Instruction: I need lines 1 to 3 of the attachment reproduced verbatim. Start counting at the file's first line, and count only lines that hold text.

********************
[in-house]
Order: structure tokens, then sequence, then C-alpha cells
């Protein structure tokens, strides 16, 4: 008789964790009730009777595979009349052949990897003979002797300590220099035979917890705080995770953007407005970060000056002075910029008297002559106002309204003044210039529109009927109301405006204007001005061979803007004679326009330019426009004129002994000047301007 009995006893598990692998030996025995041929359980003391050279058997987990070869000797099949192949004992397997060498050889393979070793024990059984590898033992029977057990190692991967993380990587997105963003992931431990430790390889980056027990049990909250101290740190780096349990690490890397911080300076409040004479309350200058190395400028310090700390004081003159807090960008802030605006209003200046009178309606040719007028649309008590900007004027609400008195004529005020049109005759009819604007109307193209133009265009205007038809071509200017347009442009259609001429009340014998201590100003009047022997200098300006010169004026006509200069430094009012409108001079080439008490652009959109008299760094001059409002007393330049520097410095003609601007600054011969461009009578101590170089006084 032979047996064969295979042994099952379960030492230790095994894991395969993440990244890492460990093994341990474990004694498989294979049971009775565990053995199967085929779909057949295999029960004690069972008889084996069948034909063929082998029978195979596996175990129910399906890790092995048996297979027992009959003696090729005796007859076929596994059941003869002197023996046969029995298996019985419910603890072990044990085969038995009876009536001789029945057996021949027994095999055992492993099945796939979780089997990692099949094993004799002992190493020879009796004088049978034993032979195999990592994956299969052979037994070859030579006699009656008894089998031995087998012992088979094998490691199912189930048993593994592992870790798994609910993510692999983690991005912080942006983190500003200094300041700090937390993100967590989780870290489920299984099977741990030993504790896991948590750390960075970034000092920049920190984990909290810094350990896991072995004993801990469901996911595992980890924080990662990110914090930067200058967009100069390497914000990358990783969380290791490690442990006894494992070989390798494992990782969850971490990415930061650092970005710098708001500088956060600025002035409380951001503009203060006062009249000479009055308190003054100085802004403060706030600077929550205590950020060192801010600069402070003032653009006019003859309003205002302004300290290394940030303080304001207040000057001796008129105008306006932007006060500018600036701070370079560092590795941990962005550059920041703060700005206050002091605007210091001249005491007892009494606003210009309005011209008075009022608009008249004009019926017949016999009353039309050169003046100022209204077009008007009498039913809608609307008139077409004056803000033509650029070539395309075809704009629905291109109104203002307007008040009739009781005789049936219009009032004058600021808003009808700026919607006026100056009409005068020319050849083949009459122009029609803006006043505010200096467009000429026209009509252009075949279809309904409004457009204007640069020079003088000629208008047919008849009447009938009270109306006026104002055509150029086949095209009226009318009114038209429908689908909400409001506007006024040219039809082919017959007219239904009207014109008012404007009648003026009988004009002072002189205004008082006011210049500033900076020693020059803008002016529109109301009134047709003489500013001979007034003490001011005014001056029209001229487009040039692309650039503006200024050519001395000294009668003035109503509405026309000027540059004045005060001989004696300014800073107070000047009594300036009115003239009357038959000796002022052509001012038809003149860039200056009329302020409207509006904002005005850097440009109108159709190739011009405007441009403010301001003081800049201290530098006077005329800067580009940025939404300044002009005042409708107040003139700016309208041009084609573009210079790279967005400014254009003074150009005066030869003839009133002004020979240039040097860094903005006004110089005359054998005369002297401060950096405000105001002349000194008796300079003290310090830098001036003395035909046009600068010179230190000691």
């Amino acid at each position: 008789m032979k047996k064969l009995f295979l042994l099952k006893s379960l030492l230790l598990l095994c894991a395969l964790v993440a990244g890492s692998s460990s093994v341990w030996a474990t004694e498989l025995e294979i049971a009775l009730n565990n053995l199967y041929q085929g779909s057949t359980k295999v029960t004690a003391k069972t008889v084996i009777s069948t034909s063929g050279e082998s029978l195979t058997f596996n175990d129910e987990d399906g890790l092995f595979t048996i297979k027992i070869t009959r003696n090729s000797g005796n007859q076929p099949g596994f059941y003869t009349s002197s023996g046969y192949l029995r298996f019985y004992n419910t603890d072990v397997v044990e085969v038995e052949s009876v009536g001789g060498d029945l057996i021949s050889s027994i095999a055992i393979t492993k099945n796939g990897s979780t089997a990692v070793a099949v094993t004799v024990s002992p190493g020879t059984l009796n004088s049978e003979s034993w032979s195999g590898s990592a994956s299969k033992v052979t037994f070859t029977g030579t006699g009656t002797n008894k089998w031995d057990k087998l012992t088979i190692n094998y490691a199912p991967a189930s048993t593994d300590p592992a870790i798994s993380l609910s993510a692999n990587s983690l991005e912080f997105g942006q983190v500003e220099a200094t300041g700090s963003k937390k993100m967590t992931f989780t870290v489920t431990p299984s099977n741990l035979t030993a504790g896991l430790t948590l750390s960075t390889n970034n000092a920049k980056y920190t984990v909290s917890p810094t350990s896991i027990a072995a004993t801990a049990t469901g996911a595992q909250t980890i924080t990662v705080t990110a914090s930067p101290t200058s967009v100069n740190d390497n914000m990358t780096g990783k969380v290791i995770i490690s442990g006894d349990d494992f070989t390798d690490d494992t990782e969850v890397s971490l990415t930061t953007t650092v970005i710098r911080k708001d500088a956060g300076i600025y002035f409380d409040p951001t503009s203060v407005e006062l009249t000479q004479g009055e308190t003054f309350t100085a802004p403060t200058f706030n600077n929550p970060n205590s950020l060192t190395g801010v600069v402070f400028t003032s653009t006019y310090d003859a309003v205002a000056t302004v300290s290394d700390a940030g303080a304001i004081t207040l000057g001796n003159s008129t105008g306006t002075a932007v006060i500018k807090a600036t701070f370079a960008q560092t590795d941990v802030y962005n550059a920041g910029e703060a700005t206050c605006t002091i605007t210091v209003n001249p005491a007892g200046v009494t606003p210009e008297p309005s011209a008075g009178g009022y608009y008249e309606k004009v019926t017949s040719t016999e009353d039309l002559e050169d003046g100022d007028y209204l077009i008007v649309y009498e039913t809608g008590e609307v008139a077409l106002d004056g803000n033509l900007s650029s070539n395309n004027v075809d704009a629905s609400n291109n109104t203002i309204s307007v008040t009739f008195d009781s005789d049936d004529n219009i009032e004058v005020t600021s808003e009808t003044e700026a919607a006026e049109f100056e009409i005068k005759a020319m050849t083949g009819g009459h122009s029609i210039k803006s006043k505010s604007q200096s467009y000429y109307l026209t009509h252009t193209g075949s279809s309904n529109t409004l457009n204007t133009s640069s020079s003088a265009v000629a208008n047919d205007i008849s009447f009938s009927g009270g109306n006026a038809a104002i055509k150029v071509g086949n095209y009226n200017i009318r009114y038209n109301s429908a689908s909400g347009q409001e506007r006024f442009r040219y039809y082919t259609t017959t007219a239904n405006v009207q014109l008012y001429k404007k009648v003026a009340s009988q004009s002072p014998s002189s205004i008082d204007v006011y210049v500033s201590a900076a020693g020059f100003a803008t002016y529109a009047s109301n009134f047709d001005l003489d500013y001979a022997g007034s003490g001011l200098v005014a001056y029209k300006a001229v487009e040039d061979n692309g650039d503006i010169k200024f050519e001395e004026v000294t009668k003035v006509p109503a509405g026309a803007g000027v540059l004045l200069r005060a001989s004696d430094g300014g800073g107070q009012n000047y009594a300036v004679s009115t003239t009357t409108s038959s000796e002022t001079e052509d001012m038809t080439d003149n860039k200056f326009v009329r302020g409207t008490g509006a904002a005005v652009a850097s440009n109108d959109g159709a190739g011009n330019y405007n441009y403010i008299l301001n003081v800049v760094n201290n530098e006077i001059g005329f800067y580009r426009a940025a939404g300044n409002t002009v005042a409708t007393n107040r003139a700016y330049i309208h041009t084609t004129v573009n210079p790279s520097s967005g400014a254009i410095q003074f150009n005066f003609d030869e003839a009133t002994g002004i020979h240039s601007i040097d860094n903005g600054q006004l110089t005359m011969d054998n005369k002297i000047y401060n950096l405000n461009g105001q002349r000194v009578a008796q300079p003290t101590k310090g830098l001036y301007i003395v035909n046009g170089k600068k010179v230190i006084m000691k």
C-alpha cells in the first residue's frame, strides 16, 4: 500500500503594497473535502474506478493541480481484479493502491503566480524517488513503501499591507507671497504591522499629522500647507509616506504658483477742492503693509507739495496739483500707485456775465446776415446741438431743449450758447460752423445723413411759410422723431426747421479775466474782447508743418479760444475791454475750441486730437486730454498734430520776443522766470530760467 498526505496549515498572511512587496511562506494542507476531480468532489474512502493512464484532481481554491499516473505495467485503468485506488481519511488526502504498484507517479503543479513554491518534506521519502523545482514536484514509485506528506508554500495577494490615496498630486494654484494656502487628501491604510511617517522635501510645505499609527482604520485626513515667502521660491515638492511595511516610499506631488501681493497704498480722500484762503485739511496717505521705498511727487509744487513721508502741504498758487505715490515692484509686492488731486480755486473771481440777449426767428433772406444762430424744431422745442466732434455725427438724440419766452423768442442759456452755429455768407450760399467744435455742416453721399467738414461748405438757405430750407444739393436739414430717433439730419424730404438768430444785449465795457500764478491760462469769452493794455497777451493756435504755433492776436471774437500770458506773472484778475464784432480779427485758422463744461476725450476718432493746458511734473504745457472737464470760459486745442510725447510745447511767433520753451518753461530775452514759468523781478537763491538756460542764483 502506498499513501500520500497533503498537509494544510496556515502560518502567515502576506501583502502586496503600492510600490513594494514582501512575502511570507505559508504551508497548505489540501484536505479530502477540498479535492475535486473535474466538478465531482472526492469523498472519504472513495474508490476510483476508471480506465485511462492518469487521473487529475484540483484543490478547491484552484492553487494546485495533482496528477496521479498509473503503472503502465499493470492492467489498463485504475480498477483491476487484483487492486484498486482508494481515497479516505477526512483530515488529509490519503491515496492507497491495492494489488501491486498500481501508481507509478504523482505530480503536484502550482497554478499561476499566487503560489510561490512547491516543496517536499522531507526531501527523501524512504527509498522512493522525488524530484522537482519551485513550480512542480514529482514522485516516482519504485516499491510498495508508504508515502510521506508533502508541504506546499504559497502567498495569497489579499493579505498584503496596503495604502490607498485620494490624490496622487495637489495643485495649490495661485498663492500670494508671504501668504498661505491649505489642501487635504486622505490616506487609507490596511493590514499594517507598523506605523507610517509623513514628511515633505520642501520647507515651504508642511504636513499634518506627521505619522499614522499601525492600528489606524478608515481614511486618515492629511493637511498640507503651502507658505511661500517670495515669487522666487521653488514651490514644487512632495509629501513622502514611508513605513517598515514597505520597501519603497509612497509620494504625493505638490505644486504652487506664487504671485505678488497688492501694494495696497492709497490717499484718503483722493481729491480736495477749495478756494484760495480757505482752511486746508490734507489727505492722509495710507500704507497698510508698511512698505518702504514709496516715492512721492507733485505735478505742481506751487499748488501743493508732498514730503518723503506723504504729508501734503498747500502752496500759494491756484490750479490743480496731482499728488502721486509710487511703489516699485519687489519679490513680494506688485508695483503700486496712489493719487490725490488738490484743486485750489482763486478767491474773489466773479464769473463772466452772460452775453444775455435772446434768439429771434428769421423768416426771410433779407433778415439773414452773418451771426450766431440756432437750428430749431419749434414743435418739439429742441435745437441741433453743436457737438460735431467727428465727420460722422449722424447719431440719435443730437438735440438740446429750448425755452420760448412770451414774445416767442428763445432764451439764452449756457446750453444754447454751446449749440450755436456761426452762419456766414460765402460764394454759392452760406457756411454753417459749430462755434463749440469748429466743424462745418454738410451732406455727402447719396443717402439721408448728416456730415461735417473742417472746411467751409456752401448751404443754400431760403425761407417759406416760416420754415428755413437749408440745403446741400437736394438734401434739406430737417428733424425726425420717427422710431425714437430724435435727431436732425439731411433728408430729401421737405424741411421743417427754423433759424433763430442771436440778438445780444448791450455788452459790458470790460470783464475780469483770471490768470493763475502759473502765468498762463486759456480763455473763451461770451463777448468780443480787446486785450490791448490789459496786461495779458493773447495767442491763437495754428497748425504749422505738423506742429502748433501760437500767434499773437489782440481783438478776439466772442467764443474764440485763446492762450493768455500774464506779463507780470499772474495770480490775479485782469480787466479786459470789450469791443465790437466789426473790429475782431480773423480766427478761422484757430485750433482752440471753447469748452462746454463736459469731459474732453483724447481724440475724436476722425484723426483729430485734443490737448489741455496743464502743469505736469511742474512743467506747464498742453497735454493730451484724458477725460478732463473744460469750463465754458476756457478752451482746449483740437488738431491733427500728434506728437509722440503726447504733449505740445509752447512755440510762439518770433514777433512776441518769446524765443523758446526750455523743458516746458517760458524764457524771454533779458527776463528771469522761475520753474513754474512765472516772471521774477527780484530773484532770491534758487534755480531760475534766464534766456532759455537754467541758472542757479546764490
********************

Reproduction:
[in-house]
Order: structure tokens, then sequence, then C-alpha cells
């Protein structure tokens, strides 16, 4: 008789964790009730009777595979009349052949990897003979002797300590220099035979917890705080995770953007407005970060000056002075910029008297002559106002309204003044210039529109009927109301405006204007001005061979803007004679326009330019426009004129002994000047301007 009995006893598990692998030996025995041929359980003391050279058997987990070869000797099949192949004992397997060498050889393979070793024990059984590898033992029977057990190692991967993380990587997105963003992931431990430790390889980056027990049990909250101290740190780096349990690490890397911080300076409040004479309350200058190395400028310090700390004081003159807090960008802030605006209003200046009178309606040719007028649309008590900007004027609400008195004529005020049109005759009819604007109307193209133009265009205007038809071509200017347009442009259609001429009340014998201590100003009047022997200098300006010169004026006509200069430094009012409108001079080439008490652009959109008299760094001059409002007393330049520097410095003609601007600054011969461009009578101590170089006084 032979047996064969295979042994099952379960030492230790095994894991395969993440990244890492460990093994341990474990004694498989294979049971009775565990053995199967085929779909057949295999029960004690069972008889084996069948034909063929082998029978195979596996175990129910399906890790092995048996297979027992009959003696090729005796007859076929596994059941003869002197023996046969029995298996019985419910603890072990044990085969038995009876009536001789029945057996021949027994095999055992492993099945796939979780089997990692099949094993004799002992190493020879009796004088049978034993032979195999990592994956299969052979037994070859030579006699009656008894089998031995087998012992088979094998490691199912189930048993593994592992870790798994609910993510692999983690991005912080942006983190500003200094300041700090937390993100967590989780870290489920299984099977741990030993504790896991948590750390960075970034000092920049920190984990909290810094350990896991072995004993801990469901996911595992980890924080990662990110914090930067200058967009100069390497914000990358990783969380290791490690442990006894494992070989390798494992990782969850971490990415930061650092970005710098708001500088956060600025002035409380951001503009203060006062009249000479009055308190003054100085802004403060706030600077929550205590950020060192801010600069402070003032653009006019003859309003205002302004300290290394940030303080304001207040000057001796008129105008306006932007006060500018600036701070370079560092590795941990962005550059920041703060700005206050002091605007210091001249005491007892009494606003210009309005011209008075009022608009008249004009019926017949016999009353039309050169003046100022209204077009008007009498039913809608609307008139077409004056803000033509650029070539395309075809704009629905291109109104203002307007008040009739009781005789049936219009009032004058600021808003009808700026919607006026100056009409005068020319050849083949009459122009029609803006006043505010200096467009000429026209009509252009075949279809309904409004457009204007640069020079003088000629208008047919008849009447009938009270109306006026104002055509150029086949095209009226009318009114038209429908689908909400409001506007006024040219039809082919017959007219239904009207014109008012404007009648003026009988004009002072002189205004008082006011210049500033900076020693020059803008002016529109109301009134047709003489500013001979007034003490001011005014001056029209001229487009040039692309650039503006200024050519001395000294009668003035109503509405026309000027540059004045005060001989004696300014800073107070000047009594300036009115003239009357038959000796002022052509001012038809003149860039200056009329302020409207509006904002005005850097440009109108159709190739011009405007441009403010301001003081800049201290530098006077005329800067580009940025939404300044002009005042409708107040003139700016309208041009084609573009210079790279967005400014254009003074150009005066030869003839009133002004020979240039040097860094903005006004110089005359054998005369002297401060950096405000105001002349000194008796300079003290310090830098001036003395035909046009600068010179230190000691």